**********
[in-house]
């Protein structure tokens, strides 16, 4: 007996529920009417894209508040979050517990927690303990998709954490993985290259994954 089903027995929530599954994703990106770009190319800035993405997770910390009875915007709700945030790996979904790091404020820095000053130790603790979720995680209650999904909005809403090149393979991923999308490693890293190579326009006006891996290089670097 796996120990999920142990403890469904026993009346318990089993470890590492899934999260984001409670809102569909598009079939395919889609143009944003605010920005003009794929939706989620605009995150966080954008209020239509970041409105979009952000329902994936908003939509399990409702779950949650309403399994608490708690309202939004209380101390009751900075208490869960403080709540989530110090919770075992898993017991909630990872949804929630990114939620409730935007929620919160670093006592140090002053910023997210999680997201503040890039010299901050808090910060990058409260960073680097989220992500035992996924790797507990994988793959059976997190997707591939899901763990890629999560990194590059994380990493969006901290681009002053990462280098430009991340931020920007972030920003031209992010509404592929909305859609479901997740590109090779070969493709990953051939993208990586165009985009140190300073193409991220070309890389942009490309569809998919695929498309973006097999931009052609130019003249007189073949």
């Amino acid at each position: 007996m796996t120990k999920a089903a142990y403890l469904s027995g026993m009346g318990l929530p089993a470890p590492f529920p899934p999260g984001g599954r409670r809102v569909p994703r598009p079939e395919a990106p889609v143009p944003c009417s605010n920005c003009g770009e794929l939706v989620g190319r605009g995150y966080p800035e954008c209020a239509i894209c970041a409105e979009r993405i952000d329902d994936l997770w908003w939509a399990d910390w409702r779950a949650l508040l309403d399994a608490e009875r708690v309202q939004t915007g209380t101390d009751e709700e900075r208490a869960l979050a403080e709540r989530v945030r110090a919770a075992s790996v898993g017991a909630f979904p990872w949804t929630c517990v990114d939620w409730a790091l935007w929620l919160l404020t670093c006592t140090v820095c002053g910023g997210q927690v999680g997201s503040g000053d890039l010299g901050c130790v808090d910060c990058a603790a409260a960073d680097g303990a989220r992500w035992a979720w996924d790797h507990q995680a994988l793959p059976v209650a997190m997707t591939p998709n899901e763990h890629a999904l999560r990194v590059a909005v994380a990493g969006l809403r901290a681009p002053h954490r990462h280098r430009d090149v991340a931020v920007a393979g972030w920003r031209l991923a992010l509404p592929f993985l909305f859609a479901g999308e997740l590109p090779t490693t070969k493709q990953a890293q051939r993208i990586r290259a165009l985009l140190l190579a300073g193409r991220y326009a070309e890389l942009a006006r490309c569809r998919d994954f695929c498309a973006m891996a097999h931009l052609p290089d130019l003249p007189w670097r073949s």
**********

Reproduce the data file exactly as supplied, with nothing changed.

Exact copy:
[in-house]
């Protein structure tokens, strides 16, 4: 007996529920009417894209508040979050517990927690303990998709954490993985290259994954 089903027995929530599954994703990106770009190319800035993405997770910390009875915007709700945030790996979904790091404020820095000053130790603790979720995680209650999904909005809403090149393979991923999308490693890293190579326009006006891996290089670097 796996120990999920142990403890469904026993009346318990089993470890590492899934999260984001409670809102569909598009079939395919889609143009944003605010920005003009794929939706989620605009995150966080954008209020239509970041409105979009952000329902994936908003939509399990409702779950949650309403399994608490708690309202939004209380101390009751900075208490869960403080709540989530110090919770075992898993017991909630990872949804929630990114939620409730935007929620919160670093006592140090002053910023997210999680997201503040890039010299901050808090910060990058409260960073680097989220992500035992996924790797507990994988793959059976997190997707591939899901763990890629999560990194590059994380990493969006901290681009002053990462280098430009991340931020920007972030920003031209992010509404592929909305859609479901997740590109090779070969493709990953051939993208990586165009985009140190300073193409991220070309890389942009490309569809998919695929498309973006097999931009052609130019003249007189073949």
């Amino acid at each position: 007996m796996t120990k999920a089903a142990y403890l469904s027995g026993m009346g318990l929530p089993a470890p590492f529920p899934p999260g984001g599954r409670r809102v569909p994703r598009p079939e395919a990106p889609v143009p944003c009417s605010n920005c003009g770009e794929l939706v989620g190319r605009g995150y966080p800035e954008c209020a239509i894209c970041a409105e979009r993405i952000d329902d994936l997770w908003w939509a399990d910390w409702r779950a949650l508040l309403d399994a608490e009875r708690v309202q939004t915007g209380t101390d009751e709700e900075r208490a869960l979050a403080e709540r989530v945030r110090a919770a075992s790996v898993g017991a909630f979904p990872w949804t929630c517990v990114d939620w409730a790091l935007w929620l919160l404020t670093c006592t140090v820095c002053g910023g997210q927690v999680g997201s503040g000053d890039l010299g901050c130790v808090d910060c990058a603790a409260a960073d680097g303990a989220r992500w035992a979720w996924d790797h507990q995680a994988l793959p059976v209650a997190m997707t591939p998709n899901e763990h890629a999904l999560r990194v590059a909005v994380a990493g969006l809403r901290a681009p002053h954490r990462h280098r430009d090149v991340a931020v920007a393979g972030w920003r031209l991923a992010l509404p592929f993985l909305f859609a479901g999308e997740l590109p090779t490693t070969k493709q990953a890293q051939r993208i990586r290259a165009l985009l140190l190579a300073g193409r991220y326009a070309e890389l942009a006006r490309c569809r998919d994954f695929c498309a973006m891996a097999h931009l052609p290089d130019l003249p007189w670097r073949s």